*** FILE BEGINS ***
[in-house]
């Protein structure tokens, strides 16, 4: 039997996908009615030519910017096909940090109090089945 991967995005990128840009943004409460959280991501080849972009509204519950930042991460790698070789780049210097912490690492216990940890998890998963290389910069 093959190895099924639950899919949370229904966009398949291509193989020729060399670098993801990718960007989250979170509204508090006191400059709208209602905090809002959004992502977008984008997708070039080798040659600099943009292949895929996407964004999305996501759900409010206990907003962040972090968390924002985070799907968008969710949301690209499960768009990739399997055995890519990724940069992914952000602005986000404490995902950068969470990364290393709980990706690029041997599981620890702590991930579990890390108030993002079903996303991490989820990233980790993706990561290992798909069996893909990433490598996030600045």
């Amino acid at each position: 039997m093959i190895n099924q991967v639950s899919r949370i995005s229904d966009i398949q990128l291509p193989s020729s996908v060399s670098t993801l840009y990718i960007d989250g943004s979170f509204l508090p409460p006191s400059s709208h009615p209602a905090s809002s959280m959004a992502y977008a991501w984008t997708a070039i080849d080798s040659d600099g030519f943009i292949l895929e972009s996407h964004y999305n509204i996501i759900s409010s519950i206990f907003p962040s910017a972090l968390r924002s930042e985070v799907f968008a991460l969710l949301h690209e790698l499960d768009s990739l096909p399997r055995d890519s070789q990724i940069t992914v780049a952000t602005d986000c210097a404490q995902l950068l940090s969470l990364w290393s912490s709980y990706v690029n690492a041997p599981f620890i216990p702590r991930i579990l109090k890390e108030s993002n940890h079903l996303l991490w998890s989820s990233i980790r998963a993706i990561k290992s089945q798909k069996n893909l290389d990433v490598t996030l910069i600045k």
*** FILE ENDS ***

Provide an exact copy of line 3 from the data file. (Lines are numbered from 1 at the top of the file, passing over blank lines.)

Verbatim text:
């Amino acid at each position: 039997m093959i190895n099924q991967v639950s899919r949370i995005s229904d966009i398949q990128l291509p193989s020729s996908v060399s670098t993801l840009y990718i960007d989250g943004s979170f509204l508090p409460p006191s400059s709208h009615p209602a905090s809002s959280m959004a992502y977008a991501w984008t997708a070039i080849d080798s040659d600099g030519f943009i292949l895929e972009s996407h964004y999305n509204i996501i759900s409010s519950i206990f907003p962040s910017a972090l968390r924002s930042e985070v799907f968008a991460l969710l949301h690209e790698l499960d768009s990739l096909p399997r055995d890519s070789q990724i940069t992914v780049a952000t602005d986000c210097a404490q995902l950068l940090s969470l990364w290393s912490s709980y990706v690029n690492a041997p599981f620890i216990p702590r991930i579990l109090k890390e108030s993002n940890h079903l996303l991490w998890s989820s990233i980790r998963a993706i990561k290992s089945q798909k069996n893909l290389d990433v490598t996030l910069i600045k």